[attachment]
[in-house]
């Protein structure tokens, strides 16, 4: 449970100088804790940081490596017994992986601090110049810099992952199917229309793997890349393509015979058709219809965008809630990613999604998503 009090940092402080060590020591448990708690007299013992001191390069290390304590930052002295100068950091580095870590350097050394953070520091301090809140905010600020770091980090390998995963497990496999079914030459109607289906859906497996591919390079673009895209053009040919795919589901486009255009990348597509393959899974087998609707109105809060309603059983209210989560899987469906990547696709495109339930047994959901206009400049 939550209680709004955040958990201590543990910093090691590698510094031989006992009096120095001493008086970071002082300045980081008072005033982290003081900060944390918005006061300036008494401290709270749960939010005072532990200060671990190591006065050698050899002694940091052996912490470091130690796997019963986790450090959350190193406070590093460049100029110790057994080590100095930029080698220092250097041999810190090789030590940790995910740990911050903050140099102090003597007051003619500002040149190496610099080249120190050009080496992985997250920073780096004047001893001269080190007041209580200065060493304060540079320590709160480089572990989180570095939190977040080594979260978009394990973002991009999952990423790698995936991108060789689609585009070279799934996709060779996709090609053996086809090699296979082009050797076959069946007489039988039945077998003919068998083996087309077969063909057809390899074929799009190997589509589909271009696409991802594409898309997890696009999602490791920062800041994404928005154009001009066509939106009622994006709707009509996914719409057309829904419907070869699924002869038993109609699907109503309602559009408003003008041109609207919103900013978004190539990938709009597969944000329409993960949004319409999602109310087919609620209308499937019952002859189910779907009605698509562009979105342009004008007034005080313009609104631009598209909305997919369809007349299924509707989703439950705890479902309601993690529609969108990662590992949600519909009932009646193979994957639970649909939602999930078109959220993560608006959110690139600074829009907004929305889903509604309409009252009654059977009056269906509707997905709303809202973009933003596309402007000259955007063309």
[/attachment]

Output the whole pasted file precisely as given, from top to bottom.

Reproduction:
[in-house]
């Protein structure tokens, strides 16, 4: 449970100088804790940081490596017994992986601090110049810099992952199917229309793997890349393509015979058709219809965008809630990613999604998503 009090940092402080060590020591448990708690007299013992001191390069290390304590930052002295100068950091580095870590350097050394953070520091301090809140905010600020770091980090390998995963497990496999079914030459109607289906859906497996591919390079673009895209053009040919795919589901486009255009990348597509393959899974087998609707109105809060309603059983209210989560899987469906990547696709495109339930047994959901206009400049 939550209680709004955040958990201590543990910093090691590698510094031989006992009096120095001493008086970071002082300045980081008072005033982290003081900060944390918005006061300036008494401290709270749960939010005072532990200060671990190591006065050698050899002694940091052996912490470091130690796997019963986790450090959350190193406070590093460049100029110790057994080590100095930029080698220092250097041999810190090789030590940790995910740990911050903050140099102090003597007051003619500002040149190496610099080249120190050009080496992985997250920073780096004047001893001269080190007041209580200065060493304060540079320590709160480089572990989180570095939190977040080594979260978009394990973002991009999952990423790698995936991108060789689609585009070279799934996709060779996709090609053996086809090699296979082009050797076959069946007489039988039945077998003919068998083996087309077969063909057809390899074929799009190997589509589909271009696409991802594409898309997890696009999602490791920062800041994404928005154009001009066509939106009622994006709707009509996914719409057309829904419907070869699924002869038993109609699907109503309602559009408003003008041109609207919103900013978004190539990938709009597969944000329409993960949004319409999602109310087919609620209308499937019952002859189910779907009605698509562009979105342009004008007034005080313009609104631009598209909305997919369809007349299924509707989703439950705890479902309601993690529609969108990662590992949600519909009932009646193979994957639970649909939602999930078109959220993560608006959110690139600074829009907004929305889903509604309409009252009654059977009056269906509707997905709303809202973009933003596309402007000259955007063309």